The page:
Image of mother and baby using Lilac to breast feed with Lilac Logo
Lilac is a breastfeeding aid that restores intimacy between mothers and their babies who could not otherwise breastfeed. Due to issues such as cleft palate or tongue tie, 1 in 6 babies struggle to breastfeed. This means hundreds of thousands of mothers who wish to provide breast milk for their child have no choice but to pump and bottle-feed, which is less intimate than direct nursing.
Lilac was made in MIT's capstone Mechanical Engineering Course, 2.009: Product Engineering Processes, which is arguably one of MIT's most famous classes. In 2.009, 8 teams of around 20 students work to ideate, prototype, and design beta versions of an innovative product revolving around a central theme each year. In 2019, Purple Team chose Lilac as their final idea halfway through the semester and spent many intensive weeks getting Lilac to presentation-ready form. The first half of the semester was spent ideating and prototyping promising ideas so that that most promising idea could be chosen. The class culminates in a presentation watched by a live audience of 2,000 people, with another 10,000 viewers tuning in to watch online across the world. Our presentation is the video below.
Lilac Product Details
On the end of lilac, is a nipple that attaches to the device housing by screwing on like a bottle cap. This off-the-shelf nipple is designed to release milk for babies who cannot naturally suckle. It is positioned at an angle such that a mother and baby have maximum skin to skin contact as if she were breastfeeding without assistance.
Housing: Next, the mother inserts lilac into her maternity bra to secure the device to her breast. A soft silicone flange creates the vacuum seal, providing added comfort and size customization. The transparent housing helps the mother properly align her nipple. The transparency also allows for real-time feedback on milk flow and consumption. Finally, the mother attaches the tube and turns on the pump which begins to apply suction. Two one-way valves and the diaphragm ensure that milk does not flow back into the suction mechanism.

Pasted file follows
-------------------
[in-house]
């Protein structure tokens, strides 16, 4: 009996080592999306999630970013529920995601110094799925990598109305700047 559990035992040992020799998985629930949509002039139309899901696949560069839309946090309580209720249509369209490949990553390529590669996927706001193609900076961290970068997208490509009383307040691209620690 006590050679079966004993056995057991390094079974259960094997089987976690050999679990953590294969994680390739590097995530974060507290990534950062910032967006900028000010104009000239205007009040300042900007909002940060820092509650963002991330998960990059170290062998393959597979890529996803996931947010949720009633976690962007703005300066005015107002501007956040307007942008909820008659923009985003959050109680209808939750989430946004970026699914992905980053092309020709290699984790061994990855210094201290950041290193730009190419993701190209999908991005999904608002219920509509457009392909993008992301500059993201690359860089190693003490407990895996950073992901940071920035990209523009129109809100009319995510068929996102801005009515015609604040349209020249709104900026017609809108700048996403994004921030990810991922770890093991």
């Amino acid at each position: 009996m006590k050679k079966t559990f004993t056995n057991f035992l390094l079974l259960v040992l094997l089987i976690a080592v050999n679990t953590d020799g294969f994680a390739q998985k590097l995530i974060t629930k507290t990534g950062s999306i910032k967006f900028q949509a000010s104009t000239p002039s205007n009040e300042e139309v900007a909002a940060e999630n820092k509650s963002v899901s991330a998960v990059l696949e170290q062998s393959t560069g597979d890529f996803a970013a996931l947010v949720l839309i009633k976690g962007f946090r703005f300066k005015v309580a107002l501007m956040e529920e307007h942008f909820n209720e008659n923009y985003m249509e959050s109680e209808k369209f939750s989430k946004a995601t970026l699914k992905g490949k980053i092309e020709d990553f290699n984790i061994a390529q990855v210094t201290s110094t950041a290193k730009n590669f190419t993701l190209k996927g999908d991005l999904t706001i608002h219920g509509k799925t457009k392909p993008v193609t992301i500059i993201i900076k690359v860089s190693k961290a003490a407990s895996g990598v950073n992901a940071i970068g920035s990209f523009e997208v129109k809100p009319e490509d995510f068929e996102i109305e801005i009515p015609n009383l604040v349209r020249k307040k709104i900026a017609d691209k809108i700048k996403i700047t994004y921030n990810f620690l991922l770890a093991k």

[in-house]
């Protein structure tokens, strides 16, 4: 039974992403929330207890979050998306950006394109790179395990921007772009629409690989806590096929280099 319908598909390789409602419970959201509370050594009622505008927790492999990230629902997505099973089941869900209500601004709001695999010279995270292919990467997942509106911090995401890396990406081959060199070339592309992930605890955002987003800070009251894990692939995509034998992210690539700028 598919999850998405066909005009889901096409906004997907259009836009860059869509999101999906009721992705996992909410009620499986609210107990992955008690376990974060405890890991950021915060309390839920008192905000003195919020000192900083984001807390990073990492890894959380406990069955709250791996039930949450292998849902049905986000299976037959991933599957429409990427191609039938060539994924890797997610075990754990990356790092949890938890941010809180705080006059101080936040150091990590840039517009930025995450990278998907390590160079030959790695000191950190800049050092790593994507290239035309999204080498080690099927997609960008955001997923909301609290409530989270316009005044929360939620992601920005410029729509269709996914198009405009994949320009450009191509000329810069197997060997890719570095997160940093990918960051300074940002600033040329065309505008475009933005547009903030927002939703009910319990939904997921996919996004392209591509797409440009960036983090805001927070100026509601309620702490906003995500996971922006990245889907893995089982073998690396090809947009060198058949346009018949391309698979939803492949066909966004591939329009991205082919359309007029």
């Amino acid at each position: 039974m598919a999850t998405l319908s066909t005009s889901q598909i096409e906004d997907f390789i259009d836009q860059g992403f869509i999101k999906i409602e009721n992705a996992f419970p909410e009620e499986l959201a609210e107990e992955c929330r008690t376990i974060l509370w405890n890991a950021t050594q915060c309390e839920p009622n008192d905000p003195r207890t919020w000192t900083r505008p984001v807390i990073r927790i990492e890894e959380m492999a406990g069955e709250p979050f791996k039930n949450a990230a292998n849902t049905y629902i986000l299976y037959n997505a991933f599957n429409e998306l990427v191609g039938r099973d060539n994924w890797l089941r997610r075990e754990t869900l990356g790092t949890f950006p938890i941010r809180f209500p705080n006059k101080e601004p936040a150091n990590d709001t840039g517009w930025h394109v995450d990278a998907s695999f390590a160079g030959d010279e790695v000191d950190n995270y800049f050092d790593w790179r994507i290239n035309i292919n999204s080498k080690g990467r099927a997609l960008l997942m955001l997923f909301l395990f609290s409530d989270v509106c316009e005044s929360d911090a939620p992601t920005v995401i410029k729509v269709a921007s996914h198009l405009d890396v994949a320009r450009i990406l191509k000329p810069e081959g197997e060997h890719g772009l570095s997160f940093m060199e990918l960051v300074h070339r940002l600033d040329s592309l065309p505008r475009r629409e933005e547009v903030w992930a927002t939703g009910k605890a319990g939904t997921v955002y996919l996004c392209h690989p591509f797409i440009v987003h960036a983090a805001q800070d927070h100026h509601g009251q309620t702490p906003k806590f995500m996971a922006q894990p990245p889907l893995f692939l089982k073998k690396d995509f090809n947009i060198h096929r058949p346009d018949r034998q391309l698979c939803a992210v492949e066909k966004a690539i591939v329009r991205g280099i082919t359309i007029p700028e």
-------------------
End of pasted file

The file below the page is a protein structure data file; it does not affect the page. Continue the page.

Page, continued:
Pump: Once this has been set up, the mother can begin feeding the baby. We have modified an existing pump to include a custom feedback system to prevent milk waste. It does this by balancing the baby’s feeding rate with the mother’ pumping rate. If the baby is feeding slower than the mother is pumping, milk will build up in the reservoir. When milk reaches about an ounce of volume, the milk blocks the view of the photo-transistor. This instructs the pump to turn off. As the baby continues to feed, the milk level falls below the view of the photo-transistor, and the pump turns back on.
After the feeding session, the mother disassembles lilac, allowing her to easily clean the dishwasher-safe components.
Image of the final beta prototype of Lilac, including the pump housing on the left
In this image are all of the components of Lilac deconstructed. I helped to design the ergonomic shape of the main body piece in the center back. I also designed the purple logo on the left.